Broussard gears up for seawall work with Sennebogen 875 R-HD

Written by Marine Log Staff
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Sometimes a grapple, sometimes a rock grapple, sometimes a bucket. No problem with a quick change coupler. says Sennebogen.

Abbeville, La., based Broussard Brothers LLC is one of the leading marine and land construction contractors on the U.S. Gulf Coast. As well as marine towing, dock and crane services, the family-owned company plays a major role on the heavy contracting scene in Louisiana’s Intracoastal region.

Looking for ways to be more competitive in contracts for seawall restoration work, Broussard has added a Sennebogen 875 R-HD material handler to its equipment line up.

“We originally saw the 875 at CONEXPO,” says Chip Broussard, a third-generation member and current vice president of finance at the family-owned business. ”We also saw a Sennebogen in a rock yard near here; but we bit the bullet at CONEXPO and decided this is our best bet. We had seen similar machines in the area, but nothing of this size and the other machines have to be welded down to the barge.

“What intrigued us was that the Sennebogen is on tracks. It doesn’t have to be welded down. At times we might be doing rock work and we want a crane on the ground; then we pick up another job and want to put the Sennebogen on the barge. Because of its versatility, we didn’t have to get another barge!”

“All of our machines are engineered on a square footprint,” says Sennebogen President Constantino Lannes. “The slewing ring is centered on the undercarriage and its load ratings are equal through 360-degree swing. That kind or balance is a valuable safety factor on land or on water. And it also gives the operator more flexibility to load and swing in any direction.”

Flexibility is high on Chip Broussard’s list of qualities that the 875 brings to his fleet.

“We can better utilize our different assets according to the application we’re on. We just swap the equipment to get the right piece in the right place,” he says, and notes that the 875 also came with a quick change coupler that allows easy attachment of a lifting hook, clamshell bucket or rock grapple.

“It’s very adaptable to our wide range of operations,” he continues. “Some of these rock jobs, the stones are very large, more than the clamshell can handle, so we have the grapple for that. We have also done some dredging with it, some maintenance work.”

This was where the 875 first showed off its real capacity for production.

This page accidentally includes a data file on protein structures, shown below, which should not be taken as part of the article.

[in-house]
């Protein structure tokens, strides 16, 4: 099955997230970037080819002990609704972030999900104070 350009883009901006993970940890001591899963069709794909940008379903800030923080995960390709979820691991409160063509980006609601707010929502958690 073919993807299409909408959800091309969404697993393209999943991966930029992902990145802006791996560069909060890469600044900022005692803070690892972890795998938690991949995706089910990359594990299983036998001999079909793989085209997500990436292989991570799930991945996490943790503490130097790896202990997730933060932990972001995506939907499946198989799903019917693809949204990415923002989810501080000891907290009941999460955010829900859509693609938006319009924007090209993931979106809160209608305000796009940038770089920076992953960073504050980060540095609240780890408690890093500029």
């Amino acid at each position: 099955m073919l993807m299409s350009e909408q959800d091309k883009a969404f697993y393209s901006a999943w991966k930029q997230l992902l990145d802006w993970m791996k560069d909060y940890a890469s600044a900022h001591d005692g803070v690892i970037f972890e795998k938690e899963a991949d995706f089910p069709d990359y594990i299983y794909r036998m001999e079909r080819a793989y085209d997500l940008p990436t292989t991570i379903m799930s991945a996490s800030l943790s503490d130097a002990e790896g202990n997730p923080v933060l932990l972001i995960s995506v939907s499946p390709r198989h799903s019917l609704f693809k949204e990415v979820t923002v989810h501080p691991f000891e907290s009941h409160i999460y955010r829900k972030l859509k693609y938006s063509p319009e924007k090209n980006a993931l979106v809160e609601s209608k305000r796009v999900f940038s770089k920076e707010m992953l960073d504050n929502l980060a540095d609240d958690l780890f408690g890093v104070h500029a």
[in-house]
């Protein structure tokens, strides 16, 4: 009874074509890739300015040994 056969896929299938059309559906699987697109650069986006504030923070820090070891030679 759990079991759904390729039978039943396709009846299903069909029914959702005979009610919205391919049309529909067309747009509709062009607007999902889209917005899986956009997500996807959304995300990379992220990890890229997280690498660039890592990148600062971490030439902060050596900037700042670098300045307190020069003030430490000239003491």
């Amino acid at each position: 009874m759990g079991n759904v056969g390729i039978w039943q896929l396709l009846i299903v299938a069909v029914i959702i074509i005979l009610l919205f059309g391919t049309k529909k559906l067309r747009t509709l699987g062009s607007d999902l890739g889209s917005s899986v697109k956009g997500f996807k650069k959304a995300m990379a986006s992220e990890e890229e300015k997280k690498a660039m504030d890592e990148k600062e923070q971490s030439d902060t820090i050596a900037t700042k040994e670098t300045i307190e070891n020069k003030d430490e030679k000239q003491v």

“We were loading some material barges, one that can hold up to 350 tons,” says Broussard. “We loaded it in about 20 minutes.”

Broussard admits that his first dredging project let the 875 shine in optimal conditions. In that situation, with short, easy swing cycles, he estimates that the 875 could move as much as 600 tons per hour.

But in a more realistic application, such as shoreline restoration work that requires precise placement of man-sized boulders, Broussard is quite confident that the machine can maintain his target of 400 to 500 tons per hour.

Broussard also believes the 875 will deliver bonus profits thanks to its exceptional fuel efficiency.

The giant material handler features Sennebogen’s “Green Hybrid” energy recapture system. An oversize hydraulic cylinder is mounted between the boom’s two lifting cylinders. This cylinder is used to compress gas on each downstroke of the boom.

On the upstroke, the captured energy is released, like a compressed spring, to assist in lifting the boom and the load. The simple, mechanical system reduces fuel consumption by as much as 50%

“I’m anticipating that we’ll run on 8 to 10 gallons of diesel per hour (gph): about the same gph as a large excavator or our cable crane,” he adds. “That’s great, but if you compare gallons per ton of material moved, it’s very impressive. We usually bid so many gallons of fuel to do the project; now our fuel cost will be cut in half, or even less.”

With the 875’s efficient throughput and low operating costs, Broussard feels ready to take on the competitive coastal restoration market.

“There’s a lot of people chasing this business, as other sectors have slowed down,” he says. “They’re also investing in new equipment, new excavators, but I don’t know that they’re going to get the efficiency or the gallons of fuel saving that we get, and will not have the size of the 875. Besides, an excavator is not built for this kind of work.

“You have to add a counterweight to it, and then make other modifications. But this 875 is purpose-built for the kind of material handling we do here.”

With cab in position, the operator has a perfect view of the barge and the pile.
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